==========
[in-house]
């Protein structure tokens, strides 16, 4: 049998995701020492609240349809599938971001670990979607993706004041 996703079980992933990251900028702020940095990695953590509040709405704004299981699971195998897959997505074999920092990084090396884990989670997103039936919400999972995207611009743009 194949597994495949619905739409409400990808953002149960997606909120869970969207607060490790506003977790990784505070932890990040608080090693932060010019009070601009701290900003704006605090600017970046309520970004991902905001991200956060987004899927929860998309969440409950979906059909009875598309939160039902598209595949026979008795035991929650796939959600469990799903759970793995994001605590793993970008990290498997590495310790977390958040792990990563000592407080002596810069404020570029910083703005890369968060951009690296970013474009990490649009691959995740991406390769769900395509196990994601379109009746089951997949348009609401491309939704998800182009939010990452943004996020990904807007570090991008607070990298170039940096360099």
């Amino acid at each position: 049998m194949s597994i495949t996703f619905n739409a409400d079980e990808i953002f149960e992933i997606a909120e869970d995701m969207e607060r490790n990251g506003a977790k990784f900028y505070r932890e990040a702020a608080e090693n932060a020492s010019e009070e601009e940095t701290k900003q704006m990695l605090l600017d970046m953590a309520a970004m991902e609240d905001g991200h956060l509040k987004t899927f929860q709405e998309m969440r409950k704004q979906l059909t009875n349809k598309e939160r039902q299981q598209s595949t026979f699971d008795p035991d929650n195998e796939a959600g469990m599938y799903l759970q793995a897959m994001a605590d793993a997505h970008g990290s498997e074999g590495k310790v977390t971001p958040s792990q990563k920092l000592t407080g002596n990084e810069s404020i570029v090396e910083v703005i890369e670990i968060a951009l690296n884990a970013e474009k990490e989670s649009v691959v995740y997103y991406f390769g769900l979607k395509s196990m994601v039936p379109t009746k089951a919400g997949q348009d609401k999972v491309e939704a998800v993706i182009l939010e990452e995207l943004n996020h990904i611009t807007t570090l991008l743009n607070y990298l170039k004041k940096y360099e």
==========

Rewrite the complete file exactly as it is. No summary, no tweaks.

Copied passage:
[in-house]
């Protein structure tokens, strides 16, 4: 049998995701020492609240349809599938971001670990979607993706004041 996703079980992933990251900028702020940095990695953590509040709405704004299981699971195998897959997505074999920092990084090396884990989670997103039936919400999972995207611009743009 194949597994495949619905739409409400990808953002149960997606909120869970969207607060490790506003977790990784505070932890990040608080090693932060010019009070601009701290900003704006605090600017970046309520970004991902905001991200956060987004899927929860998309969440409950979906059909009875598309939160039902598209595949026979008795035991929650796939959600469990799903759970793995994001605590793993970008990290498997590495310790977390958040792990990563000592407080002596810069404020570029910083703005890369968060951009690296970013474009990490649009691959995740991406390769769900395509196990994601379109009746089951997949348009609401491309939704998800182009939010990452943004996020990904807007570090991008607070990298170039940096360099």
């Amino acid at each position: 049998m194949s597994i495949t996703f619905n739409a409400d079980e990808i953002f149960e992933i997606a909120e869970d995701m969207e607060r490790n990251g506003a977790k990784f900028y505070r932890e990040a702020a608080e090693n932060a020492s010019e009070e601009e940095t701290k900003q704006m990695l605090l600017d970046m953590a309520a970004m991902e609240d905001g991200h956060l509040k987004t899927f929860q709405e998309m969440r409950k704004q979906l059909t009875n349809k598309e939160r039902q299981q598209s595949t026979f699971d008795p035991d929650n195998e796939a959600g469990m599938y799903l759970q793995a897959m994001a605590d793993a997505h970008g990290s498997e074999g590495k310790v977390t971001p958040s792990q990563k920092l000592t407080g002596n990084e810069s404020i570029v090396e910083v703005i890369e670990i968060a951009l690296n884990a970013e474009k990490e989670s649009v691959v995740y997103y991406f390769g769900l979607k395509s196990m994601v039936p379109t009746k089951a919400g997949q348009d609401k999972v491309e939704a998800v993706i182009l939010e990452e995207l943004n996020h990904i611009t807007t570090l991008l743009n607070y990298l170039k004041k940096y360099e």